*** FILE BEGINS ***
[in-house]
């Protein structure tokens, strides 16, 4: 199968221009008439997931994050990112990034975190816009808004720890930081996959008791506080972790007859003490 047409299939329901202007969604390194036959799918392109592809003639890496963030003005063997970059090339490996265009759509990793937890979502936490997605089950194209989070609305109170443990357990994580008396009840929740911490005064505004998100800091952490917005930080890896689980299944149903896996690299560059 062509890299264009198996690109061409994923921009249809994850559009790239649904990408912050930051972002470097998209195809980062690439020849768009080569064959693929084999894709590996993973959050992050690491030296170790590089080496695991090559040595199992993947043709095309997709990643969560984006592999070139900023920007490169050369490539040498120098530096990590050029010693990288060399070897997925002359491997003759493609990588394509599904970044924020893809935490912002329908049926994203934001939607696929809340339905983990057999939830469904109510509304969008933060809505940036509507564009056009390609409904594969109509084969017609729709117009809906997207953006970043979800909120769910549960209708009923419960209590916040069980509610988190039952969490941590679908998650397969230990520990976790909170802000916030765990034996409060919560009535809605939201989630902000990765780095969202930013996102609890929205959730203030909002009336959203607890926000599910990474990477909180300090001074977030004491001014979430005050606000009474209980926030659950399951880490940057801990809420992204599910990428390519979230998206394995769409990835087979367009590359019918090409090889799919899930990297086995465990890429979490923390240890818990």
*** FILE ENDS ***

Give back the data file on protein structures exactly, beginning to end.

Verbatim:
[in-house]
């Protein structure tokens, strides 16, 4: 199968221009008439997931994050990112990034975190816009808004720890930081996959008791506080972790007859003490 047409299939329901202007969604390194036959799918392109592809003639890496963030003005063997970059090339490996265009759509990793937890979502936490997605089950194209989070609305109170443990357990994580008396009840929740911490005064505004998100800091952490917005930080890896689980299944149903896996690299560059 062509890299264009198996690109061409994923921009249809994850559009790239649904990408912050930051972002470097998209195809980062690439020849768009080569064959693929084999894709590996993973959050992050690491030296170790590089080496695991090559040595199992993947043709095309997709990643969560984006592999070139900023920007490169050369490539040498120098530096990590050029010693990288060399070897997925002359491997003759493609990588394509599904970044924020893809935490912002329908049926994203934001939607696929809340339905983990057999939830469904109510509304969008933060809505940036509507564009056009390609409904594969109509084969017609729709117009809906997207953006970043979800909120769910549960209708009923419960209590916040069980509610988190039952969490941590679908998650397969230990520990976790909170802000916030765990034996409060919560009535809605939201989630902000990765780095969202930013996102609890929205959730203030909002009336959203607890926000599910990474990477909180300090001074977030004491001014979430005050606000009474209980926030659950399951880490940057801990809420992204599910990428390519979230998206394995769409990835087979367009590359019918090409090889799919899930990297086995465990890429979490923390240890818990």